Endocrine Abstracts (2017) 49 EP461 | DOI: 10.1530/endoabs.49.EP461

Malnutrition and sarcopenia in diabetic institutionalized older people: are there differences with non diabetic people?

Beatriz Lardiés-Sánchez1, Alejandro Sanz-París2, Guayente Verdes-Sanz3 & Leticia Pérez-Fernández2


1Royo Villanova Hospital, Zaragoza, Spain; 2Miguel Servet Hospital, Zaragoza, Spain; 3Obispo Polanco Hospital, Teruel, Spain.


Backgrounds and aims: The aims of the study were, on the one hand, to analize the prevalence of type 2 diabetes mellitus in a population of institutionalized older people and, on the other hand, to evaluate if the anthropometric parameters and the prevalence of malnutrition and sarcopenia were different in diabetic patients compared with the group of non-diabetics.

Methods and material: A total of 312 institutionalized elderly people volunteers with a mean age of >65 years were selected, being 207 women and 105 men. They had preserved functional capacity and absence of cognitive impairment. Anthropometric variables were measured, test of physical performance were carried out and muscle mass was determined by bioelectrical impedance analysis (BIA). For the diagnosis of sarcopenia, the criteria recommended by the European Working Group on Sarcopenia in Older People (EWGSOP) were used, which consist of using the presence of both low muscle mass and low muscle function (strength or performance), and the method to evaluate if the patients had malnutrition was the Mini Nutritional Assessment test.

Results: The prevalence of type 2 diabetes mellitus in this population was 21.15%, being 57.6% of them women and 42.4% men (P 0.089). There were statistically significant differences in the variables age, weight, BMI, arm circumference, tricipital skinfold and abdominal circumference, between diabetic and non diabetic people, being all this variables higher in the diabetic group. According to the results of the MNA test, the prevalence of malnutrition in the diabetic group was of 52.2%, while in non diabetic people was 44% (P<0,05), and with regards to the prevalence of sarcopenia, there were statistically significant differences between the non diabetic group, in which the prevalence of sarcopenia was 27.3%, and diabetic people, with a higher prevalence (36.58%).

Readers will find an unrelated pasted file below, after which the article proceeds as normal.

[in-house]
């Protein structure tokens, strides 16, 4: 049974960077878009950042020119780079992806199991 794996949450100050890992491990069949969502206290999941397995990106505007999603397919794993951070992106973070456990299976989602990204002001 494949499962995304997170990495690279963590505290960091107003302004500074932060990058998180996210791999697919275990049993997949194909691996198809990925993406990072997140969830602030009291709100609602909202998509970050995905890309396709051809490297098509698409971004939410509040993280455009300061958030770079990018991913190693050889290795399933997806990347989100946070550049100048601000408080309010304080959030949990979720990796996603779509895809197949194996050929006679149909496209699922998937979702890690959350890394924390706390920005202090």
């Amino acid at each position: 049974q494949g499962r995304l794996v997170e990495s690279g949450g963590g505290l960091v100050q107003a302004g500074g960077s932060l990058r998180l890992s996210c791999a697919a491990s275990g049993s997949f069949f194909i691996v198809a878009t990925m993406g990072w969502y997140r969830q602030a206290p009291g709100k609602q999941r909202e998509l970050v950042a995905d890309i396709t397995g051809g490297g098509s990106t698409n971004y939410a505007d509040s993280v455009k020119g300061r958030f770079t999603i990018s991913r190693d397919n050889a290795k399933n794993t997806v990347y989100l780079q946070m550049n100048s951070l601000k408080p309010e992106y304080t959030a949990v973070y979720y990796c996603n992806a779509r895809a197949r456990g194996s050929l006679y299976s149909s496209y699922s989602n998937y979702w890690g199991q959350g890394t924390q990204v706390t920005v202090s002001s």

Conclusion: The prevalence of type 2 diabetes was 21.15%, which was higher in women than in men, without statistically significant differences. Moreover, there were significant differences in the anthropometric parameters evaluated and the prevalence of malnutrition and sarcopenia was higher in the diabetic group.

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